During the time of King David, God sent the prophet Nathan to him to tell him a parable, effectively convincing King David of his guilt from his recent actions in murder and adultery. The king repented and accepted his consequences (2 Samuel 12).
The prophet Samuel, only a boy at the time, was sent by God to confront the high priest, Eli, about his sons’ sacrilegious actions. Unfortunately, in this case the recipient of the prophetic message did not follow through on the changes asked of him and his sons. Each of them met untimely deaths (1 Samuel 3, 4).
Even with a divinely inspired call to action, the choice to follow God’s way or their own way still belongs to the human being.
There was no prophet “type.” God used all types of people.
Depending on the situations that called for a prophetic voice to cut through the noise, God used different types of people for different amounts of time.
Samuel, mentioned earlier, was used as a prophet throughout his whole life as he served at the temple for his career.
Similarly, the prophet Jeremiah was a priest, and ended up being used by God as a prophet for most of his life.
Ezra was an Israelite scribe and teacher sent by God—and King Cyrus of Persia, as predicted1 by the prophet Jeremiah—to bring Israelites out from Babylon, back to Jerusalem, and teach them more about the Scriptures (Ezra 7-10).
Deborah was a judge over Israel, settling the disputes of the people. After God called her as a prophet, her leadership inspired the military leadership of her general, Barak, who refused to go into battle without her (Judges 4).
Before he was a prophet, Moses was a prince of Egypt, then a runaway shepherd, then a slave. Amos and Elisha were farmers (Amos 1:1; 1 Kings 19:15-21).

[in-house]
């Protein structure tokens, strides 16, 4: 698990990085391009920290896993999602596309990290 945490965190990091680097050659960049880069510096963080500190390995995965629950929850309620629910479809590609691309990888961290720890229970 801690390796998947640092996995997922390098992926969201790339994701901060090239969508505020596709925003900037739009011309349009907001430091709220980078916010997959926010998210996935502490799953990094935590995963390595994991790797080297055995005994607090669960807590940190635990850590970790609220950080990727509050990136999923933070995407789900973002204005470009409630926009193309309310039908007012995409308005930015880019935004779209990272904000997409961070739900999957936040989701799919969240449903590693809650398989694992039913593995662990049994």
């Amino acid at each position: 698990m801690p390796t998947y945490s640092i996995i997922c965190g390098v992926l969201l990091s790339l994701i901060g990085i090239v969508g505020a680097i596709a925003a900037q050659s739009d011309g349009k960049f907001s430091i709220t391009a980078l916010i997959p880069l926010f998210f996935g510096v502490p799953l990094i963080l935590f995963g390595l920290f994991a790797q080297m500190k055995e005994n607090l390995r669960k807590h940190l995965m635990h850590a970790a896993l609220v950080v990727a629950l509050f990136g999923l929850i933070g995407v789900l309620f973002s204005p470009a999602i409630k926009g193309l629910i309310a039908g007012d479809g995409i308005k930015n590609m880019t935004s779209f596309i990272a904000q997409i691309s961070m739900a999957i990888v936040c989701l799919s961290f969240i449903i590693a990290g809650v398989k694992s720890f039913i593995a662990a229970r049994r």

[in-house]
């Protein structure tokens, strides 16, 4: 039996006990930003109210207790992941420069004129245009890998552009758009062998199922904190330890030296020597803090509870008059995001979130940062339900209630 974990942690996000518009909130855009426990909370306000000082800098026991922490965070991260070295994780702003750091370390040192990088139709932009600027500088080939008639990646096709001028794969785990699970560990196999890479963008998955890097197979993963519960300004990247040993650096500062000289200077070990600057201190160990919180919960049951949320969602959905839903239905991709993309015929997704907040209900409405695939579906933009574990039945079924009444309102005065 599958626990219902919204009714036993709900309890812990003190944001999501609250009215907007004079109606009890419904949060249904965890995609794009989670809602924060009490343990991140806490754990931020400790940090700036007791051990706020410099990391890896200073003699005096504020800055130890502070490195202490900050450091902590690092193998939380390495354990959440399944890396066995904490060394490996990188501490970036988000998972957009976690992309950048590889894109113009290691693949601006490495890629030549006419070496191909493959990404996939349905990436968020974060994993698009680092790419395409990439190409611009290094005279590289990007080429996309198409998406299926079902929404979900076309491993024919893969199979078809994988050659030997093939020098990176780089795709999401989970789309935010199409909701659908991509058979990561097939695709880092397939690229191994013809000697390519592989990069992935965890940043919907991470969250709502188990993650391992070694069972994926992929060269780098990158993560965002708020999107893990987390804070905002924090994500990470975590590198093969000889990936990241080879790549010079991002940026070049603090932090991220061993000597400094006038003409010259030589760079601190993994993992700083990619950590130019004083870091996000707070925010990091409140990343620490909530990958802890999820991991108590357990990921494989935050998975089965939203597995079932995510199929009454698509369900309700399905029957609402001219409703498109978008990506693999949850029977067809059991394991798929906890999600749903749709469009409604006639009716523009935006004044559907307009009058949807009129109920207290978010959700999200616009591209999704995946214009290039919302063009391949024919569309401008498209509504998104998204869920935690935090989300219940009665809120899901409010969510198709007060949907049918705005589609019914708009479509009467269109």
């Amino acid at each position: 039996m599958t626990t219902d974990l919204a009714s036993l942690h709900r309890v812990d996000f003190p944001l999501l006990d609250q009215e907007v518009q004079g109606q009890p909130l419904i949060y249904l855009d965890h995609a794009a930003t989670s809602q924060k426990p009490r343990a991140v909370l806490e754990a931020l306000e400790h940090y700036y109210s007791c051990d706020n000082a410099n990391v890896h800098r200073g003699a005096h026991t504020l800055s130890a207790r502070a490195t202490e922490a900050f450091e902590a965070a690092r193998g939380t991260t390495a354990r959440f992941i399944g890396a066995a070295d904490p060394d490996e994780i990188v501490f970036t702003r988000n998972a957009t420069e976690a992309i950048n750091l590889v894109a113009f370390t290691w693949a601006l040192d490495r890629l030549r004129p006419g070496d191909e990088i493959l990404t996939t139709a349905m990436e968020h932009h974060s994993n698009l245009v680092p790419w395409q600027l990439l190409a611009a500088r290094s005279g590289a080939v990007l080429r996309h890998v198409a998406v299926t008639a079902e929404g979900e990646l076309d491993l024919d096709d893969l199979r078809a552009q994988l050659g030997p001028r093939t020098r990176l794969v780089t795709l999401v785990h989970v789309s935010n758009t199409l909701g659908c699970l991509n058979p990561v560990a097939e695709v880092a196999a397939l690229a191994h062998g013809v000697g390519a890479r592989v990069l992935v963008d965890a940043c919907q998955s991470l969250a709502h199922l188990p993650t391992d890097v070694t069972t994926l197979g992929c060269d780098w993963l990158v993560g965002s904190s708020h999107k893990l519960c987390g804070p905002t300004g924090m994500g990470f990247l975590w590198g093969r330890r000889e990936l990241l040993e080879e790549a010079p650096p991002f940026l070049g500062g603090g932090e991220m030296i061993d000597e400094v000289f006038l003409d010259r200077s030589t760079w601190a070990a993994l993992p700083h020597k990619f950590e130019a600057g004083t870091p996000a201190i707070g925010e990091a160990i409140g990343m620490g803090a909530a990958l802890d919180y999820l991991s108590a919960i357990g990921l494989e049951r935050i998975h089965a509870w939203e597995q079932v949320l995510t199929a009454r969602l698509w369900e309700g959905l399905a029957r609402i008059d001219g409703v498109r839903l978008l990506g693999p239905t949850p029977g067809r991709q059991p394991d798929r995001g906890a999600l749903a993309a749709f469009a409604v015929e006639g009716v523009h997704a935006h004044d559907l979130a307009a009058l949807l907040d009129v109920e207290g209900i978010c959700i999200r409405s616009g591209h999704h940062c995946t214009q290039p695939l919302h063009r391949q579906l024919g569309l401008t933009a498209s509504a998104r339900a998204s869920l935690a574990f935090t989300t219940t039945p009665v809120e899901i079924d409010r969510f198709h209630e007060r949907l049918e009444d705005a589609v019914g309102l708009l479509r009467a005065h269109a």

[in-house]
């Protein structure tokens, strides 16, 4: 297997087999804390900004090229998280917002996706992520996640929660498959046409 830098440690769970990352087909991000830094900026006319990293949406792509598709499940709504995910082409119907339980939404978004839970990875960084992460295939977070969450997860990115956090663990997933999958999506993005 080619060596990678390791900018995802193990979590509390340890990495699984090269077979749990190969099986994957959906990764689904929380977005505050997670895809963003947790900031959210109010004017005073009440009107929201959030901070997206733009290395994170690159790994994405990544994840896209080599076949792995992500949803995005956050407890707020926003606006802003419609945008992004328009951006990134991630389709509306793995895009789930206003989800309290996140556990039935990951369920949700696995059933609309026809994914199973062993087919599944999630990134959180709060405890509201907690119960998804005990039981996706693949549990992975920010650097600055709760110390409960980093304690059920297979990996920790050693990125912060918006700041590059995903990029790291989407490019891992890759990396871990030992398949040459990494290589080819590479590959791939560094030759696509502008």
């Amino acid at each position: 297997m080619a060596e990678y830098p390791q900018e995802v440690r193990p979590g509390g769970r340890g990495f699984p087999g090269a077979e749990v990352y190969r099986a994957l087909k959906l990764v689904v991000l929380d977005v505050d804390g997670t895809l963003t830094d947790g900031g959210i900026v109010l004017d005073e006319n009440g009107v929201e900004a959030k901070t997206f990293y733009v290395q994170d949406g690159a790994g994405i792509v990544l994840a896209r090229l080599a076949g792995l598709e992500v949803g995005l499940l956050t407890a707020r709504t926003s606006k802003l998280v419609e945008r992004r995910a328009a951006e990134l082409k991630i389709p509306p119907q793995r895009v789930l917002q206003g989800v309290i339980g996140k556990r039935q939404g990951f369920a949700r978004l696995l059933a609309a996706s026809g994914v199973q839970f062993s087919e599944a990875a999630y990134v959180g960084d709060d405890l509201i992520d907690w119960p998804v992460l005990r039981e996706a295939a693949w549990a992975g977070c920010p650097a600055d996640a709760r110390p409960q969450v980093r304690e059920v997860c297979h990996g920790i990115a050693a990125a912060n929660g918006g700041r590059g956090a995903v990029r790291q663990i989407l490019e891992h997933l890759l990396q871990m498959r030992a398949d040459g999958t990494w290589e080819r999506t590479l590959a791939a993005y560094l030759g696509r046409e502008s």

But the strangest prophet is probably Balaam. He was not an Israelite—in fact he worked with those who wished Israel harm. Yet he received messages from God and recognized his authority. Though when Balaam started going his own way instead of God’s way, God had to set him back on the right path—by talking through his donkey (Numbers 22).
Some prophets received visions.
God often spoke to His prophets directly (“the Word of the Lord came to [prophet]”), but when He had complex concepts to convey, God often gave His prophets visions. One such vision was given to Joseph in a dream. He was shown how his brothers (who were jealous of him and treated him poorly) would one day bow down before him (Genesis 37:5-11). This happened eventually when he became a prominent official in service to the Pharaoh (Genesis 42).
God also used Joseph to interpret the dreams of others, like he used Daniel later on (Daniel 2:22-49). Joseph was imprisoned at the time (Genesis 40), and God have him the interpretation of two fellow prisoners’ dreams. Later on he was given the interpretation for the Pharaoh’s dream about skinny cows devouring fat cows, which signified times of future surplus and of famine so they could plan ahead (Genesis 41).
Ezekiel was called to be a prophet for a rebellious Israel (Ezekiel 2) and received several elaborate visions about the siege of Jerusalem (Ezekiel 4), as well as how Israel would be judged by God if they didn’t return to His ways.
John the Revelator, as mentioned before, was shown prophetic symbols in vision so the end of the world could be studied and understood.
Some prophets performed miracles
Sometimes, to really pack a punch with the message God delivered through His prophets, there were miracles involved. These usually happened with more extreme situations, when it was dangerous for the prophets to proclaim these prophecies.
Several well-known miracles were performed by God through Elijah, most notably during the “showdown” between an animal sacrificed to God, and an animal sacrificed to the idol Baal. To demonstrate God’s power, Elijah called for God to send fire down from heaven, signifying acceptance of the animal sacrifice. That fire ended up burning up the entire altar along with the slaughtered bull (1 Kings 18:16-19). God also had Elijah raise a widow’s son from the dead! (1 Kings 17:17-24)
Elisha, the protégé of the prophet Elijah, also had miracles to note in his prophetic career, from making an axe head float in water (2 Kings 6:1-7) to curing someone of leprosy (2 Kings 5).
Some prophets did prophesy about the future.
Even though the foretelling of future events is not even the primary function of a prophet, there’s a reason it’s common for people to think this is the defining characteristics of prophets. Several of the most famous prophets of the Bible revealed important aspects of the future to their intended audiences.